analysisBy Simon Allison
Yes, we should be scared of Ebola. It's a nasty way to die. But it's not that contagious, and we can't really blame the disease for the fact that it is spreading like wildfire in West Africa.
Instead, as usual, there's a more obvious scapegoat: corrupt, incompetent governments and their repeated failure to protect their citizens. By SIMON ALLISON.
"This outbreak is moving faster than our efforts to control it." That was the ominous verdict delivered last week by Margaret Chan, Director-General of the World Health Organisation. She was speaking, of course, about the Ebola epidemic in West Africa, which has so far infected more than 1,300 people and killed at least 729 (that we know of, at least - the real numbers are likely to be even higher).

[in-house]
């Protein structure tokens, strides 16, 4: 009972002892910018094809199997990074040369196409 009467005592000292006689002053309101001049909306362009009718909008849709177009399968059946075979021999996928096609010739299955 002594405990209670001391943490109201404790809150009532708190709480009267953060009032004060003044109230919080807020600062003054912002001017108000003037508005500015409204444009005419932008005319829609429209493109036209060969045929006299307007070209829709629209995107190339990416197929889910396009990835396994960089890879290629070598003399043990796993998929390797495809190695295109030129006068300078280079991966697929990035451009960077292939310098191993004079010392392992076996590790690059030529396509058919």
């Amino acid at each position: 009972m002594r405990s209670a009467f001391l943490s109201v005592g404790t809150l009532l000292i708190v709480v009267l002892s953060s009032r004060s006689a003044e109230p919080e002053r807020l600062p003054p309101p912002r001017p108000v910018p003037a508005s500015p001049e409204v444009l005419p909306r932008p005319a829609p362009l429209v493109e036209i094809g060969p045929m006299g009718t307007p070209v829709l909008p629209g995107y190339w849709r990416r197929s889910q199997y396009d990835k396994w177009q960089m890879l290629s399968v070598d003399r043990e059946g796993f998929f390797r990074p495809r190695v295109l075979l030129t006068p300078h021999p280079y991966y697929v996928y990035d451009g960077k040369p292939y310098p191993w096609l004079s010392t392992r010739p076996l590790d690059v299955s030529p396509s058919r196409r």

Chan, speaking at an emergency regional summit in Conakry, warned that if the situation continues to deteriorate, "the consequences can be catastrophic in terms of lost lives but also severe socioeconomic disruption and a high risk of spread to other countries".
Already, the epidemic has spread from Guinea to Liberia and Sierra Leone. One case was reported in Lagos, Nigeria, with dozens now in quarantine there. Border authorities are on high ...